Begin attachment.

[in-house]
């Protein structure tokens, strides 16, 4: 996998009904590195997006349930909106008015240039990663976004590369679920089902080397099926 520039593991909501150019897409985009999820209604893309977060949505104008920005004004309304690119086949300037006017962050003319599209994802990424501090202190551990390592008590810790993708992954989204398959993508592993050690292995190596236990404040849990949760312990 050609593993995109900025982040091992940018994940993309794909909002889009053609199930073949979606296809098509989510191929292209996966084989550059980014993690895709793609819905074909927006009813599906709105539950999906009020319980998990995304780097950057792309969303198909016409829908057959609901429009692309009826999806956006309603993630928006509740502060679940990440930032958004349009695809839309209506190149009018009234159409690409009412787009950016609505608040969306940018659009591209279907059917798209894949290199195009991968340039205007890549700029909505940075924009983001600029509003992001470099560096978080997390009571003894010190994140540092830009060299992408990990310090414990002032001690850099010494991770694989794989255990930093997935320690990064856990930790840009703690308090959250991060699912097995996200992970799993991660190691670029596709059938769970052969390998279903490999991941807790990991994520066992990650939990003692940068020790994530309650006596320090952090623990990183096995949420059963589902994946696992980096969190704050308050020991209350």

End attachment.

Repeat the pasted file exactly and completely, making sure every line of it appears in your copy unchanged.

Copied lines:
[in-house]
């Protein structure tokens, strides 16, 4: 996998009904590195997006349930909106008015240039990663976004590369679920089902080397099926 520039593991909501150019897409985009999820209604893309977060949505104008920005004004309304690119086949300037006017962050003319599209994802990424501090202190551990390592008590810790993708992954989204398959993508592993050690292995190596236990404040849990949760312990 050609593993995109900025982040091992940018994940993309794909909002889009053609199930073949979606296809098509989510191929292209996966084989550059980014993690895709793609819905074909927006009813599906709105539950999906009020319980998990995304780097950057792309969303198909016409829908057959609901429009692309009826999806956006309603993630928006509740502060679940990440930032958004349009695809839309209506190149009018009234159409690409009412787009950016609505608040969306940018659009591209279907059917798209894949290199195009991968340039205007890549700029909505940075924009983001600029509003992001470099560096978080997390009571003894010190994140540092830009060299992408990990310090414990002032001690850099010494991770694989794989255990930093997935320690990064856990930790840009703690308090959250991060699912097995996200992970799993991660190691670029596709059938769970052969390998279903490999991941807790990991994520066992990650939990003692940068020790994530309650006596320090952090623990990183096995949420059963589902994946696992980096969190704050308050020991209350």